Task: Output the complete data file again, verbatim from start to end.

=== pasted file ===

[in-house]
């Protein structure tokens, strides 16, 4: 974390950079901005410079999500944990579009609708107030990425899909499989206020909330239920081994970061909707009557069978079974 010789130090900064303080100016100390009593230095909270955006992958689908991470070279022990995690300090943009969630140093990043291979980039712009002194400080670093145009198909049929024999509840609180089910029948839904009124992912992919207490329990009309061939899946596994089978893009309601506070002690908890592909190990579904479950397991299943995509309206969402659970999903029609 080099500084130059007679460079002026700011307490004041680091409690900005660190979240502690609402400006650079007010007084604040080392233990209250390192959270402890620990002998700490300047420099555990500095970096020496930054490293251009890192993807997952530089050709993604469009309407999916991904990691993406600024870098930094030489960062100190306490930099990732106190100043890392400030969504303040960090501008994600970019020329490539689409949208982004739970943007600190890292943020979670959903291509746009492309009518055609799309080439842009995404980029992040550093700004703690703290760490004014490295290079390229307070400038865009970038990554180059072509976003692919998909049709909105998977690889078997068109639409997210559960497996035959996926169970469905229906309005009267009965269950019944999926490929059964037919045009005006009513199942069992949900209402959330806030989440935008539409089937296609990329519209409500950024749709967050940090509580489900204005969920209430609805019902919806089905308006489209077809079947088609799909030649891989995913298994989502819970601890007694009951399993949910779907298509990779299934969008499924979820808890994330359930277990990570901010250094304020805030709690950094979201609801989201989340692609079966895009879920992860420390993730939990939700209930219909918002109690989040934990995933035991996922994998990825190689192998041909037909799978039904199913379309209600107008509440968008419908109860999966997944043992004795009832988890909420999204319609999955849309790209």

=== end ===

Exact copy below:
[in-house]
């Protein structure tokens, strides 16, 4: 974390950079901005410079999500944990579009609708107030990425899909499989206020909330239920081994970061909707009557069978079974 010789130090900064303080100016100390009593230095909270955006992958689908991470070279022990995690300090943009969630140093990043291979980039712009002194400080670093145009198909049929024999509840609180089910029948839904009124992912992919207490329990009309061939899946596994089978893009309601506070002690908890592909190990579904479950397991299943995509309206969402659970999903029609 080099500084130059007679460079002026700011307490004041680091409690900005660190979240502690609402400006650079007010007084604040080392233990209250390192959270402890620990002998700490300047420099555990500095970096020496930054490293251009890192993807997952530089050709993604469009309407999916991904990691993406600024870098930094030489960062100190306490930099990732106190100043890392400030969504303040960090501008994600970019020329490539689409949208982004739970943007600190890292943020979670959903291509746009492309009518055609799309080439842009995404980029992040550093700004703690703290760490004014490295290079390229307070400038865009970038990554180059072509976003692919998909049709909105998977690889078997068109639409997210559960497996035959996926169970469905229906309005009267009965269950019944999926490929059964037919045009005006009513199942069992949900209402959330806030989440935008539409089937296609990329519209409500950024749709967050940090509580489900204005969920209430609805019902919806089905308006489209077809079947088609799909030649891989995913298994989502819970601890007694009951399993949910779907298509990779299934969008499924979820808890994330359930277990990570901010250094304020805030709690950094979201609801989201989340692609079966895009879920992860420390993730939990939700209930219909918002109690989040934990995933035991996922994998990825190689192998041909037909799978039904199913379309209600107008509440968008419908109860999966997944043992004795009832988890909420999204319609999955849309790209």